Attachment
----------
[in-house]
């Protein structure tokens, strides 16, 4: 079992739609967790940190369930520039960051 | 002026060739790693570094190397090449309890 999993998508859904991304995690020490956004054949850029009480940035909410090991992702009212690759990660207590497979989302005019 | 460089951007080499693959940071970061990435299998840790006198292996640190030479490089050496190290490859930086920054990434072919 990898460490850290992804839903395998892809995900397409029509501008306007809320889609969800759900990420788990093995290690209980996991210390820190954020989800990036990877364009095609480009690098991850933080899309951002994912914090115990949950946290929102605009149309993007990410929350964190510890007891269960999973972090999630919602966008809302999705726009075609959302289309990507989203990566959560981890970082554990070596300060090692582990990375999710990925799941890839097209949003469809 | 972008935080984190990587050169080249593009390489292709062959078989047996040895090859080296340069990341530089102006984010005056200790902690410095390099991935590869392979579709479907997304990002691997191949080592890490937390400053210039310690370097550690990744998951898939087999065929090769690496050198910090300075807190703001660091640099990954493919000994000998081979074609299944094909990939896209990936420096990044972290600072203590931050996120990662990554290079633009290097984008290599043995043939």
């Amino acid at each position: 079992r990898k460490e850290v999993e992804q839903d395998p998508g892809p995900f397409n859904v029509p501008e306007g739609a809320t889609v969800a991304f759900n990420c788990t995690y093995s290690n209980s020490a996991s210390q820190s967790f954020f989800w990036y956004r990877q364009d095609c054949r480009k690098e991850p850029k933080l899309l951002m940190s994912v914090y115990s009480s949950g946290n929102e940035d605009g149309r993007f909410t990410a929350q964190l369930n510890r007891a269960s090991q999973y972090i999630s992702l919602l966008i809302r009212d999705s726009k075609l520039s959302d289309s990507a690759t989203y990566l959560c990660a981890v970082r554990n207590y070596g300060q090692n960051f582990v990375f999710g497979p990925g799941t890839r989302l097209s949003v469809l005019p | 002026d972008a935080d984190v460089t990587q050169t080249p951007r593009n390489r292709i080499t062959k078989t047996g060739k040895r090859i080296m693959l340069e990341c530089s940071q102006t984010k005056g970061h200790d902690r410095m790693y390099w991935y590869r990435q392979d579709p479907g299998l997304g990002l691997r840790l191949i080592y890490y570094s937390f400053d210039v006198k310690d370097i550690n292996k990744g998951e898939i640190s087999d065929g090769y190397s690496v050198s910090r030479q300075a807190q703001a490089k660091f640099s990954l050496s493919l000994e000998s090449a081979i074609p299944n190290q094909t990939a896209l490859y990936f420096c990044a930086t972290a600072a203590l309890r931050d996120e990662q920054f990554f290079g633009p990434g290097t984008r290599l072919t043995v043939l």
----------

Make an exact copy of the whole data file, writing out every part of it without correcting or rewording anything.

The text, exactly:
[in-house]
């Protein structure tokens, strides 16, 4: 079992739609967790940190369930520039960051 | 002026060739790693570094190397090449309890 999993998508859904991304995690020490956004054949850029009480940035909410090991992702009212690759990660207590497979989302005019 | 460089951007080499693959940071970061990435299998840790006198292996640190030479490089050496190290490859930086920054990434072919 990898460490850290992804839903395998892809995900397409029509501008306007809320889609969800759900990420788990093995290690209980996991210390820190954020989800990036990877364009095609480009690098991850933080899309951002994912914090115990949950946290929102605009149309993007990410929350964190510890007891269960999973972090999630919602966008809302999705726009075609959302289309990507989203990566959560981890970082554990070596300060090692582990990375999710990925799941890839097209949003469809 | 972008935080984190990587050169080249593009390489292709062959078989047996040895090859080296340069990341530089102006984010005056200790902690410095390099991935590869392979579709479907997304990002691997191949080592890490937390400053210039310690370097550690990744998951898939087999065929090769690496050198910090300075807190703001660091640099990954493919000994000998081979074609299944094909990939896209990936420096990044972290600072203590931050996120990662990554290079633009290097984008290599043995043939």
């Amino acid at each position: 079992r990898k460490e850290v999993e992804q839903d395998p998508g892809p995900f397409n859904v029509p501008e306007g739609a809320t889609v969800a991304f759900n990420c788990t995690y093995s290690n209980s020490a996991s210390q820190s967790f954020f989800w990036y956004r990877q364009d095609c054949r480009k690098e991850p850029k933080l899309l951002m940190s994912v914090y115990s009480s949950g946290n929102e940035d605009g149309r993007f909410t990410a929350q964190l369930n510890r007891a269960s090991q999973y972090i999630s992702l919602l966008i809302r009212d999705s726009k075609l520039s959302d289309s990507a690759t989203y990566l959560c990660a981890v970082r554990n207590y070596g300060q090692n960051f582990v990375f999710g497979p990925g799941t890839r989302l097209s949003v469809l005019p | 002026d972008a935080d984190v460089t990587q050169t080249p951007r593009n390489r292709i080499t062959k078989t047996g060739k040895r090859i080296m693959l340069e990341c530089s940071q102006t984010k005056g970061h200790d902690r410095m790693y390099w991935y590869r990435q392979d579709p479907g299998l997304g990002l691997r840790l191949i080592y890490y570094s937390f400053d210039v006198k310690d370097i550690n292996k990744g998951e898939i640190s087999d065929g090769y190397s690496v050198s910090r030479q300075a807190q703001a490089k660091f640099s990954l050496s493919l000994e000998s090449a081979i074609p299944n190290q094909t990939a896209l490859y990936f420096c990044a930086t972290a600072a203590l309890r931050d996120e990662q920054f990554f290079g633009p990434g290097t984008r290599l072919t043995v043939l």